August 18, 2022

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Input costs in construction rose at a significant pace again in November. It was, however,...

Input costs in construction rose at a significant pace again in November. It was, however, a slightly less substantial rise than what was posted in October.
hat is according to the latest Ulster Bank Construction Purchasing Managers’ Index (PMI).
A range of factors reportedly added to inflationary pressures, including higher material costs, rising freight charges and Brexit.
Companies also indicated that the carbon tax had contributed to higher input prices.
Close to 68pc of respondents to the PMI indicated that their input costs had risen over the month of November.
The report also found little sign of respite for firms trying to purchase inputs in terms of supply-chain disruption last month.
Delivery times continued to lengthen “substantially” amid pressure on supplier capacity and delays caused by Covid-19 and Brexit.
“The November results again make clear that the sector continues to face highly testing supply-chain challenges linked to a variety of factors which continue to result in delivery delays and marked input cost pressures,” said Simon Barry, chief economist in the Republic of Ireland at Ulster Bank.
“[These factors] include the pandemic, Brexit, higher global and domestic prices for energy and other materials, and rising freight charges.”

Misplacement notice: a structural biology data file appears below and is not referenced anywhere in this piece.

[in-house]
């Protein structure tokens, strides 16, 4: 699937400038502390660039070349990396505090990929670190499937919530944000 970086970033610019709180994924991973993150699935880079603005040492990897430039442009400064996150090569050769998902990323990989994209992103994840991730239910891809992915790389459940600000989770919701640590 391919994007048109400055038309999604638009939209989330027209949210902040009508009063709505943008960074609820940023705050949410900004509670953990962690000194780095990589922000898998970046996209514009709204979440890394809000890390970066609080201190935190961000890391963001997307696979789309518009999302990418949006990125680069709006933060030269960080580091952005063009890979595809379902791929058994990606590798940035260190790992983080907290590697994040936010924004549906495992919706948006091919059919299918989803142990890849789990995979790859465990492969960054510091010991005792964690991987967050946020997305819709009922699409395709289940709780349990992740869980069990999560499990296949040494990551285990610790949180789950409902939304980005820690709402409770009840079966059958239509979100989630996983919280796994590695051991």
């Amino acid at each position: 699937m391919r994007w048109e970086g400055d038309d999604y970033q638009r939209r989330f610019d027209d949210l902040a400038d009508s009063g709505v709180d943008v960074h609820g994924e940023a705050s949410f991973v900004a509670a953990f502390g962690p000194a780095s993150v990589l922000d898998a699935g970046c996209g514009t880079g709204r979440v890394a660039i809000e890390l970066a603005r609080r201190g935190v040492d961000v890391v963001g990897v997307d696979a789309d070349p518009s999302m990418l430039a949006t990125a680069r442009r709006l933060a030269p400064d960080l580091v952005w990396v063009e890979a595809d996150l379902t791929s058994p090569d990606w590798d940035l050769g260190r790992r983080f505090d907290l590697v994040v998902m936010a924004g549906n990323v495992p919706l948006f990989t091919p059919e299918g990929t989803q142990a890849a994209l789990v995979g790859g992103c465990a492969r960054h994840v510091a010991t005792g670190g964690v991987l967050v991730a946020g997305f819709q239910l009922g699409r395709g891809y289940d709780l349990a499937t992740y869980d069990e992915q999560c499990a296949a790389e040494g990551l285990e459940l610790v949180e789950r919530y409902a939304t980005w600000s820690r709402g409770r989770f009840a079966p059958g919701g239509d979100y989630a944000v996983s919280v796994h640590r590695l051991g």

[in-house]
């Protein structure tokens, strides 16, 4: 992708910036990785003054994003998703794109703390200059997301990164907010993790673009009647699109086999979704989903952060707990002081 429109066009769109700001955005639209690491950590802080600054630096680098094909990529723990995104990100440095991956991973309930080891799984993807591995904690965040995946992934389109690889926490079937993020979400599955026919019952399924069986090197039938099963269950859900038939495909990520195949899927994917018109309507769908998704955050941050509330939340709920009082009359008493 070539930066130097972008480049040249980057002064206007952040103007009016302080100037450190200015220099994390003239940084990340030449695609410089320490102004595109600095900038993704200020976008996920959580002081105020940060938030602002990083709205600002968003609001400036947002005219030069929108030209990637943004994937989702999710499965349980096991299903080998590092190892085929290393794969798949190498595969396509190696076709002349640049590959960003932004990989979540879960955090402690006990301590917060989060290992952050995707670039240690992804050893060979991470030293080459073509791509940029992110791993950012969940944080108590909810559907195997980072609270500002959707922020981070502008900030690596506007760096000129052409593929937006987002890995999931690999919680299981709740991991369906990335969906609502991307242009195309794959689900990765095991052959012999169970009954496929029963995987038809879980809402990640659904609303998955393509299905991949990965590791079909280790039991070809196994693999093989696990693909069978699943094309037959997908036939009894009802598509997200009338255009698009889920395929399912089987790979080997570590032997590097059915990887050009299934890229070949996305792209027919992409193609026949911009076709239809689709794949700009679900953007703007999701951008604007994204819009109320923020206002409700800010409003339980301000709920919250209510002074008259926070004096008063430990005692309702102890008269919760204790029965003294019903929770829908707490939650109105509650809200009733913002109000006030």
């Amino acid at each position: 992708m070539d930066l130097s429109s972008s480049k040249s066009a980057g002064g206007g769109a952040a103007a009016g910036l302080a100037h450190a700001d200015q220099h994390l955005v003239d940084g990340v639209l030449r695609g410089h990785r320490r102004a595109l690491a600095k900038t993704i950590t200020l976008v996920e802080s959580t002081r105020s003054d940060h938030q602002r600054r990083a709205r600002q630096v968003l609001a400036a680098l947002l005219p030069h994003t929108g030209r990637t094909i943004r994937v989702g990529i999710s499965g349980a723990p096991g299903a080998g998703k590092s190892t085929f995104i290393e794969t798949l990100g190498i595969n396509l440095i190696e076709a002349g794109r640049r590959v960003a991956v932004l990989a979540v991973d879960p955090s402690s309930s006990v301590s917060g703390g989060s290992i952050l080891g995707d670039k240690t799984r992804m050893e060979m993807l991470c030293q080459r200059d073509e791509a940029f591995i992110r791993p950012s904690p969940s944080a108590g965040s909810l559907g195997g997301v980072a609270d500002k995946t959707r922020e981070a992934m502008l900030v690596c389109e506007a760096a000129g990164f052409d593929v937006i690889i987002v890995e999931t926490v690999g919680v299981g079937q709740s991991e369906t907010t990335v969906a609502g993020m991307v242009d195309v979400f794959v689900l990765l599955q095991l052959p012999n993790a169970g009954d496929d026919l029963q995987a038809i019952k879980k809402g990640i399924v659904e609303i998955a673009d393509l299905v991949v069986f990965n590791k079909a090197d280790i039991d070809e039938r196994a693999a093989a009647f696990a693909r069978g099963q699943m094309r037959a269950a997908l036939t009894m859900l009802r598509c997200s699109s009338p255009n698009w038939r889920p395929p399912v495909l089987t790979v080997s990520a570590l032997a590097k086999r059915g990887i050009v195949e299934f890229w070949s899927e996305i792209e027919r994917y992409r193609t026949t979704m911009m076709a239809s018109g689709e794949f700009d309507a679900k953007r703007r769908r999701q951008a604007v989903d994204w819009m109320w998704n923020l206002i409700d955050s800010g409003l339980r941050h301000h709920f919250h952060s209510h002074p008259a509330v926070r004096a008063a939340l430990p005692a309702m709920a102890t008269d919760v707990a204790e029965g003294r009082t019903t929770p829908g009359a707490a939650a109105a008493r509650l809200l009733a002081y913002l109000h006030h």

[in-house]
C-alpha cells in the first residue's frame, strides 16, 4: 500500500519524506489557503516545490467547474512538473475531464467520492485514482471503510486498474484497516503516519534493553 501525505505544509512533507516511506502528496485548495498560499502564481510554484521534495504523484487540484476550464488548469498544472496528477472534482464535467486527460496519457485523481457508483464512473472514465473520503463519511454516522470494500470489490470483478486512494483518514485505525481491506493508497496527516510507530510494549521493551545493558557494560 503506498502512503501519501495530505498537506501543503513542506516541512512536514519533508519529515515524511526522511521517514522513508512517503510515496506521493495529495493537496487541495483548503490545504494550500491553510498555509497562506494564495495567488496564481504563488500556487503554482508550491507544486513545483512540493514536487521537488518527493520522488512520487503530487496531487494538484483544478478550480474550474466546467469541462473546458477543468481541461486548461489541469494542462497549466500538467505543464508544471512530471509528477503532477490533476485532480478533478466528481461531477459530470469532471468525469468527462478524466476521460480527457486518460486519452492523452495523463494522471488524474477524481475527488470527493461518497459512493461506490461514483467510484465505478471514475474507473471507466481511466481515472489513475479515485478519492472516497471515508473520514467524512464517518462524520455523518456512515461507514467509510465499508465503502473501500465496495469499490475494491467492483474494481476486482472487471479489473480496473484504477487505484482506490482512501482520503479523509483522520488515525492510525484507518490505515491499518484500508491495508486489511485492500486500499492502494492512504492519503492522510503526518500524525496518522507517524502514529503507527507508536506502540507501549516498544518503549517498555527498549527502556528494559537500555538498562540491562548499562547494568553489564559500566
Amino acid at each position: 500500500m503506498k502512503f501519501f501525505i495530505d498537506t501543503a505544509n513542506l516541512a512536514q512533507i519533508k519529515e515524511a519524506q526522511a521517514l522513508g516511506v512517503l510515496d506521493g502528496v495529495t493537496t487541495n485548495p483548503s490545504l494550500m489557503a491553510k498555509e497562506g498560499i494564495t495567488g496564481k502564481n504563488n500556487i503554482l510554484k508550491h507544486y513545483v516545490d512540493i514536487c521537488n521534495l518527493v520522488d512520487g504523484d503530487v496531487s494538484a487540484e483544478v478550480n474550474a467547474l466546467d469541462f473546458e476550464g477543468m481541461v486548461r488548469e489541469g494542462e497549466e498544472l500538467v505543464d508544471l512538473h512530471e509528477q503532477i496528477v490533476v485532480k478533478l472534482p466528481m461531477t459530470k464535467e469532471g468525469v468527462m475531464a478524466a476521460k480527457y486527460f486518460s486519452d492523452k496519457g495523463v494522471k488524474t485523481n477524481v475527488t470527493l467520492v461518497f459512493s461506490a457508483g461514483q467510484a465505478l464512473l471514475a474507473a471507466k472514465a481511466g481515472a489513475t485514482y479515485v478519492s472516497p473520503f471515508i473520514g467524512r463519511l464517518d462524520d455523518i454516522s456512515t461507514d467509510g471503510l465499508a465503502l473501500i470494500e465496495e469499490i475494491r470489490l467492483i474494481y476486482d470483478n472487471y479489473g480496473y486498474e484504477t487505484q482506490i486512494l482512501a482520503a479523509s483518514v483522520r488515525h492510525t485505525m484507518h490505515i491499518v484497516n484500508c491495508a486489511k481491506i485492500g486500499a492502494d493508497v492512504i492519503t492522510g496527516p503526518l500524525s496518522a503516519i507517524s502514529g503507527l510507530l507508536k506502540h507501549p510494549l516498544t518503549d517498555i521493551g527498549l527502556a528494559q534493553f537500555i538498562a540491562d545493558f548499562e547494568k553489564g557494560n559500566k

The Construction PMI posted a reading of 56.3 last month, down marginally from 56.9 in October.
However, it was still indicative of a sharp monthly increase in total activity.
Any reading above 50 points to an increase in activity, while readings below 50 signal a decrease.
The latest rise was the seventh in as many months.
Where activity expanded, respondents generally attributed this to improving demand.
For the first time in four months, all three monitored categories of construction – housing, commercial, and civil engineering – posted increases in activity, with civil engineering returning to growth.
In fact, civil engineering posted the fastest expansion of the three categories in November.
Nonetheless, rates of growth in housing and commercial activity remained “marked”, according to the report.
“The latest results of the Ulster Bank Construction PMI survey highlight that construction firms have continued to experience strong growth through the middle of the fourth quarter,” Mr Barry said.
“The headline PMI eased slightly in November, but at 56.3 remains at elevated levels consistent with a strong pace of activity expansion, albeit one which has decelerated from the exceptional, post-lockdown snap-back growth registered earlier in the year.”
In commercial construction activity, the pace of growth moderated somewhat from a very rapid pace.
Meanwhile, housing and civil engineering both registered improvement last month.
Construction firms responded to higher workloads by expanding their staffing levels for the eighth month running, with the marked pace of job creation the sharpest since August.

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